The gravity wave drive

Next Karen wanted to know how the gravity wave drive that powered the spaceship worked.

‘Well, that’s a bit more complicated.  The drive taps into the gravity waves associated with the gravitational field from the nearest large body.  It still takes power, of course, that comes from an anti-matter fuel cell the ship has, but basically the ship gets its thrust from the gravity field.  You can always get thrust from a field if you can persuade it to generate a force in the direction you want.  For example, an electric field will push any positive charge or pull a negative charge, so if you could put a large charge on a body it would experience a huge force in a strong electric field.

‘The normal gravity field always attracts, but if you tune in to the gravity waves you can get it to pull, or push, much more powerfully if you get into phase, or more commonly out of phase, with the waves.  And unlike electric fields, gravity fields and the related gravity waves are present around all large bodies like planets and stars.’

‘Or a magnetic field would work as well, I suppose,’ Karen suggested.

But Larry laughed.  ‘What is it with you Earth people and magnetic fields?’ he asked.  ‘A magnetic field is only a convenient way of describing the relativistic correction to an electric field when the charges are in motion.  The only thing in magnetism that matters much is the magnetic moments that are associated with some types of atom.  And no, you can’t get thrust out of a magnetic field.  The force is at right angles to the motion.’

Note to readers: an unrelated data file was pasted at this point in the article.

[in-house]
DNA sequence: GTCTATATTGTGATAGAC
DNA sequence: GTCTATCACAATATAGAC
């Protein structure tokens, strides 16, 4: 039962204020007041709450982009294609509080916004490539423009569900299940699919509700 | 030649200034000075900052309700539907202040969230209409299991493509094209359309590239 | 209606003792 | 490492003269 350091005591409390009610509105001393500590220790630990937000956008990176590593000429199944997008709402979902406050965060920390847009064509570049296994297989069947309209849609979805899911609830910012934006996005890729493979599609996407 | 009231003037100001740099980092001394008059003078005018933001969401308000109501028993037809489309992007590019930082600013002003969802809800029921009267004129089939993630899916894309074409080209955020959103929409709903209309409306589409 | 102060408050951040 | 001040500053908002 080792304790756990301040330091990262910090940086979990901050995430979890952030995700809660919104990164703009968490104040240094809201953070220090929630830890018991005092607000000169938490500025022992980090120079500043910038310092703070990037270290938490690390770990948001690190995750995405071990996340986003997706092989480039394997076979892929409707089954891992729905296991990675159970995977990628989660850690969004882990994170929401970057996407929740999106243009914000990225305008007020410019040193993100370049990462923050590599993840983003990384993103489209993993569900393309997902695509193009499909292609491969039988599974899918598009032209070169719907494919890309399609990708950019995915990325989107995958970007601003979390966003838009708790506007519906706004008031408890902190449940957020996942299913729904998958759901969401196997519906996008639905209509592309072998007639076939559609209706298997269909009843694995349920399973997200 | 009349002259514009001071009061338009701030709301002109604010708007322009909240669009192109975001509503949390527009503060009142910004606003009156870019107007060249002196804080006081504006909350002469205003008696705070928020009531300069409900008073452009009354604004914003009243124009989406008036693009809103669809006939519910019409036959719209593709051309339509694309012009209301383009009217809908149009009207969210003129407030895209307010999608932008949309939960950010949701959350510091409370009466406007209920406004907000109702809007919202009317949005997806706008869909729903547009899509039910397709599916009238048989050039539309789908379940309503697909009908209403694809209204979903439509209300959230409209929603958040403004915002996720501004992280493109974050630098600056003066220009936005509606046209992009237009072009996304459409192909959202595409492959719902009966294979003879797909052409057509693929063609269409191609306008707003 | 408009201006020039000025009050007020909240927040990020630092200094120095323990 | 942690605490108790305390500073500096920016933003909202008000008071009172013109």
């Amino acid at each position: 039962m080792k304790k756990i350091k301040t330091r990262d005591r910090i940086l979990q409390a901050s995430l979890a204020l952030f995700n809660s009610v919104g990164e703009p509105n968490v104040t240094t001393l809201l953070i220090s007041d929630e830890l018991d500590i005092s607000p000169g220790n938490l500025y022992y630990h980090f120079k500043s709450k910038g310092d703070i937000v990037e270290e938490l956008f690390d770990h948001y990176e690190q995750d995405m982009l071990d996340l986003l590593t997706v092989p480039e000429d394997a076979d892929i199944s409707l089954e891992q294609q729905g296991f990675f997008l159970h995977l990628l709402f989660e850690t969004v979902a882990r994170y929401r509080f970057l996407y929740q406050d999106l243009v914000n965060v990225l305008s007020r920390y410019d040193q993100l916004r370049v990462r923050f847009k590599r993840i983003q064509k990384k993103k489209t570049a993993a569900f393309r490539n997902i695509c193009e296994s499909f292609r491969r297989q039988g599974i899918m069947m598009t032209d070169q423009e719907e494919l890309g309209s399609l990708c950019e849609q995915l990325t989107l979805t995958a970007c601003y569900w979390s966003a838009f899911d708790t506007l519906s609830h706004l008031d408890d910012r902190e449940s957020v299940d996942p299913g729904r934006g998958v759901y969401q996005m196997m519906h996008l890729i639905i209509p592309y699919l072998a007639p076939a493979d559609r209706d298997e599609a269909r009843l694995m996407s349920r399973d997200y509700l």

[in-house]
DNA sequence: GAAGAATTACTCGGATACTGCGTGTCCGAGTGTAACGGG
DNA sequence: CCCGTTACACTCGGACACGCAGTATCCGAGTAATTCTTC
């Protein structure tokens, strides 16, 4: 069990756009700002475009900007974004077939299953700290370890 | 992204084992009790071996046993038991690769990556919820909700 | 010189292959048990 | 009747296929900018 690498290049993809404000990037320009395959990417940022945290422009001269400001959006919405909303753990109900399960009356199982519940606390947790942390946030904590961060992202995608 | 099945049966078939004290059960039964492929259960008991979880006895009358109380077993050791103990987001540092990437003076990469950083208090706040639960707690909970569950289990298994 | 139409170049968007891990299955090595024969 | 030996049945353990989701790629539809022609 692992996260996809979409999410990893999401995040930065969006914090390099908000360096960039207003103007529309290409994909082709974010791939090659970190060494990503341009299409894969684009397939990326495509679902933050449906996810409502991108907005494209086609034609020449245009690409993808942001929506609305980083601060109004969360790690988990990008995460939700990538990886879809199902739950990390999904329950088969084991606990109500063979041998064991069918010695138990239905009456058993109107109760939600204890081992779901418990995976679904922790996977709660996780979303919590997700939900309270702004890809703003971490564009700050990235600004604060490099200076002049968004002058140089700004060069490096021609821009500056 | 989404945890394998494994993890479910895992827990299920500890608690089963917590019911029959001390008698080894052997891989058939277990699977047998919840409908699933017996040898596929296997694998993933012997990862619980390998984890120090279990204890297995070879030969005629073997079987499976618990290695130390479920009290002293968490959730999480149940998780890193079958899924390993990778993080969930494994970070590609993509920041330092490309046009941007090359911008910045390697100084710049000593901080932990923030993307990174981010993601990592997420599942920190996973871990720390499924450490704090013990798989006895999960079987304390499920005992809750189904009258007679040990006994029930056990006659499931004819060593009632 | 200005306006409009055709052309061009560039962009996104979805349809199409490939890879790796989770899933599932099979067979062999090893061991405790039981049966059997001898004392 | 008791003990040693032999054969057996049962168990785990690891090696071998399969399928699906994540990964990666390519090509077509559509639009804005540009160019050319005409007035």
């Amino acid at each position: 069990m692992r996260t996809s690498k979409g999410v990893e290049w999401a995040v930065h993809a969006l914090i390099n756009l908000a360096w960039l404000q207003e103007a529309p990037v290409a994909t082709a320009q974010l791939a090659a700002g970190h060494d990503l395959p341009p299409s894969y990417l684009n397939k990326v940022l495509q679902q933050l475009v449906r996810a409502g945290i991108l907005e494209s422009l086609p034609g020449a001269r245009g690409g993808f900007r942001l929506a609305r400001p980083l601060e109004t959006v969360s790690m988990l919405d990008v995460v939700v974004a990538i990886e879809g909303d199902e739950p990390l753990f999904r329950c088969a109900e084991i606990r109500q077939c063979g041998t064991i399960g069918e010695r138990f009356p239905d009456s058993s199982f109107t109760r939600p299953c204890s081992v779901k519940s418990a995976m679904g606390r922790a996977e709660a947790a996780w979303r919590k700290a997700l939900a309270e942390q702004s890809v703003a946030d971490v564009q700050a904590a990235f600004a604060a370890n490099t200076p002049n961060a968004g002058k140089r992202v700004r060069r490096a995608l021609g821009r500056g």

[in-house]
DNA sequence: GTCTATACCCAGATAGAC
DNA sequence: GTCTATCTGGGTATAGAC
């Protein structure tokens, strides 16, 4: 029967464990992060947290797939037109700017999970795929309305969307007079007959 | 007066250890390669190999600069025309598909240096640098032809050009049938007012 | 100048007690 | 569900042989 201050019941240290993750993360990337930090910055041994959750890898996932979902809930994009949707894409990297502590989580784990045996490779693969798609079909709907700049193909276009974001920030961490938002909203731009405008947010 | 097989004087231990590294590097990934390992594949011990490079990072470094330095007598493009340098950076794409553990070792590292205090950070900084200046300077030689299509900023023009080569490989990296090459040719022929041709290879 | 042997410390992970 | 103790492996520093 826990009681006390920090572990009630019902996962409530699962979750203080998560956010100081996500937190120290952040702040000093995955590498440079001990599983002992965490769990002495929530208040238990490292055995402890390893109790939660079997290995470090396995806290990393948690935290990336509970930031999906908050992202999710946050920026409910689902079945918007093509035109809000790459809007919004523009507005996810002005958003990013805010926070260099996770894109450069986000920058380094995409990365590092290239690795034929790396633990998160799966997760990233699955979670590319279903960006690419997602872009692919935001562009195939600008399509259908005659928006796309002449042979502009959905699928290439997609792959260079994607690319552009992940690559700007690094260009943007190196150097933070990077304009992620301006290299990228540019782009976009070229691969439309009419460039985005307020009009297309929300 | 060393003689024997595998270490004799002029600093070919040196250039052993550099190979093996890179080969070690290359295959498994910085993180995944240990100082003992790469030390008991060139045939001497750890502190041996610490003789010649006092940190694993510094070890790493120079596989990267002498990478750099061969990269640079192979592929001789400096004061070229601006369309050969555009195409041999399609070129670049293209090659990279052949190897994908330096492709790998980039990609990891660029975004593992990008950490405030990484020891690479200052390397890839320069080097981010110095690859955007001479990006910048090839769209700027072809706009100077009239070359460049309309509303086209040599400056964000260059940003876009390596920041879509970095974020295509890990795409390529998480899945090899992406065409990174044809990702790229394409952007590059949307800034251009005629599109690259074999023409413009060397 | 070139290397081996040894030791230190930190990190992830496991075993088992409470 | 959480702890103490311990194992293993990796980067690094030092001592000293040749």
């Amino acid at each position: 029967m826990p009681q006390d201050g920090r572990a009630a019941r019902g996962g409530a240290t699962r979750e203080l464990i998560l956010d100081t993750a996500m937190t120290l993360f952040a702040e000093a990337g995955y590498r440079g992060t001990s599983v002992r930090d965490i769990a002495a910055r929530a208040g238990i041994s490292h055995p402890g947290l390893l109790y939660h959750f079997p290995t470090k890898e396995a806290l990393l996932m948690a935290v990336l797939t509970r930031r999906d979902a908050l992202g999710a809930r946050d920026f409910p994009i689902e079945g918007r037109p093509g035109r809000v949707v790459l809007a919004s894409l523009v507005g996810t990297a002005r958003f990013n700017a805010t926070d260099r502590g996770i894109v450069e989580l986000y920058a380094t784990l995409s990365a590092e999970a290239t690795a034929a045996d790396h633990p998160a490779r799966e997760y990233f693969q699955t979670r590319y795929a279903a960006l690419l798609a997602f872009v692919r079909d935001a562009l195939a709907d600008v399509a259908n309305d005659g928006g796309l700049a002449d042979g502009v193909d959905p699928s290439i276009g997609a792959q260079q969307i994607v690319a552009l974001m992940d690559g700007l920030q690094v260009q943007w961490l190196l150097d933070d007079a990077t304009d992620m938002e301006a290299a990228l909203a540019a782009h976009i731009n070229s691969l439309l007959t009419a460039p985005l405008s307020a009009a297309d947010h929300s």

The Union spaceships use anti-matter fuel capsules for their source of power.  Smaller than the size of a pea, the anti-matter in the capsule stores enough energy for several hundred trips, in the form of a magnetic material suspended in a hard vacuum in a shaped magnetic field.

Formation flying

While it may not be true that any fool can do formation flying, simple formation flying of the sort spitfire pilots used to do on patrol before they contacted an enemy is not fundamentally difficult, because they were flying steady courses, for the most part, at constant velocity. The Red Arrows formation flying is much more demanding because they formate in loops and suchlike where they have centripetal acceleration that might amount to several gee.

When Larry was tailing the spaceliner down to Zilon they were decelerating at fifty gee. A change of just 1% in the deceleration would close the gap between him and the liner in front in a few seconds. As Larry explained to Karen in his analogy, the equivalent would be tailing another racing car about a metre behind it as it braked hard for a corner.